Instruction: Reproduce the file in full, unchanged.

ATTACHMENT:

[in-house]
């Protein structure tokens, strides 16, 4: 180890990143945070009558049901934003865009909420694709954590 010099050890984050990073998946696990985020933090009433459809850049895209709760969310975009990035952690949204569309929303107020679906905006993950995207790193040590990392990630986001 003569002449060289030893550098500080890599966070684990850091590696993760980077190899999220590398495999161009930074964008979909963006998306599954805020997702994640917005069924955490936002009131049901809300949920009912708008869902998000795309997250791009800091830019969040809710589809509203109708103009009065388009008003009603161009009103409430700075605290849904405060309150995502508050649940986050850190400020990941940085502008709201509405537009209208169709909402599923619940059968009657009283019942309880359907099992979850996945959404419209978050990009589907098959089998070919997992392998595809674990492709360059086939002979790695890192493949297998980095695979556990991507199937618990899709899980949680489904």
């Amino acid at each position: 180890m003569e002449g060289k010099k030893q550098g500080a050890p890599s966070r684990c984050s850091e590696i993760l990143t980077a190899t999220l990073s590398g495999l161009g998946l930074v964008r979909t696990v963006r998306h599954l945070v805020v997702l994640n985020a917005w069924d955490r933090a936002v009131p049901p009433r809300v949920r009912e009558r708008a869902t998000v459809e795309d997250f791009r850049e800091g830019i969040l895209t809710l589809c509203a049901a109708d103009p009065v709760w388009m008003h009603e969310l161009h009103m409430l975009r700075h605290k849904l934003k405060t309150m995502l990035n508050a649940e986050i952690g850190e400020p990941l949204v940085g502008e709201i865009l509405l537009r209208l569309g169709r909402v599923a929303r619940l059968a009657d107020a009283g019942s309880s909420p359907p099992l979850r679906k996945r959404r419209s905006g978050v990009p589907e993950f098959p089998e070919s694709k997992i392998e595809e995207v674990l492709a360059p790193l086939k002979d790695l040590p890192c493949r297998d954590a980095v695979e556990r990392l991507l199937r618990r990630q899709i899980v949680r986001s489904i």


[in-house]
């Protein structure tokens, strides 16, 4: 180890990143945070009558049901934003865009909420694709954590 010099050890984050990073998946696990985020933090009433459809850049895209709760969310975009990035952690949204569309929303107020679906905006993950995207790193040590990392990630986001 003569002449060289030893550098500080890599966070684990850091590696993760980077190899999220590398495999161009930074964008979909963006998306599954805020997702994640917005069924955490936002009131049901809300949920009912708008869902998000795309997250791009800091830019969040809710589809509203109708103009009065388009008003009603161009009103409430700075605290849904405060309150995502508050649940986050850190400020990941940085502008709201509405537009209208169709909402599923619940059968009657009283019942309880359907099992979850996945959404419209978050990009589907098959089998070919997992392998595809674990492709360059086939002979790695890192493949297998980095695979556990991507199937618990899709899980949680489904």
């Amino acid at each position: 180890m003569e002449g060289k010099k030893q550098g500080a050890p890599s966070r684990c984050s850091e590696i993760l990143t980077a190899t999220l990073s590398g495999l161009g998946l930074v964008r979909t696990v963006r998306h599954l945070v805020v997702l994640n985020a917005w069924d955490r933090a936002v009131p049901p009433r809300v949920r009912e009558r708008a869902t998000v459809e795309d997250f791009r850049e800091g830019i969040l895209t809710l589809c509203a049901a109708d103009p009065v709760w388009m008003h009603e969310l161009h009103m409430l975009r700075h605290k849904l934003k405060t309150m995502l990035n508050a649940e986050i952690g850190e400020p990941l949204v940085g502008e709201i865009l509405l537009r209208l569309g169709r909402v599923a929303r619940l059968a009657d107020a009283g019942s309880s909420p359907p099992l979850r679906k996945r959404r419209s905006g978050v990009p589907e993950f098959p089998e070919s694709k997992i392998e595809e995207v674990l492709a360059p790193l086939k002979d790695l040590p890192c493949r297998d954590a980095v695979e556990r990392l991507l199937r618990r990630q899709i899980v949680r986001s489904i």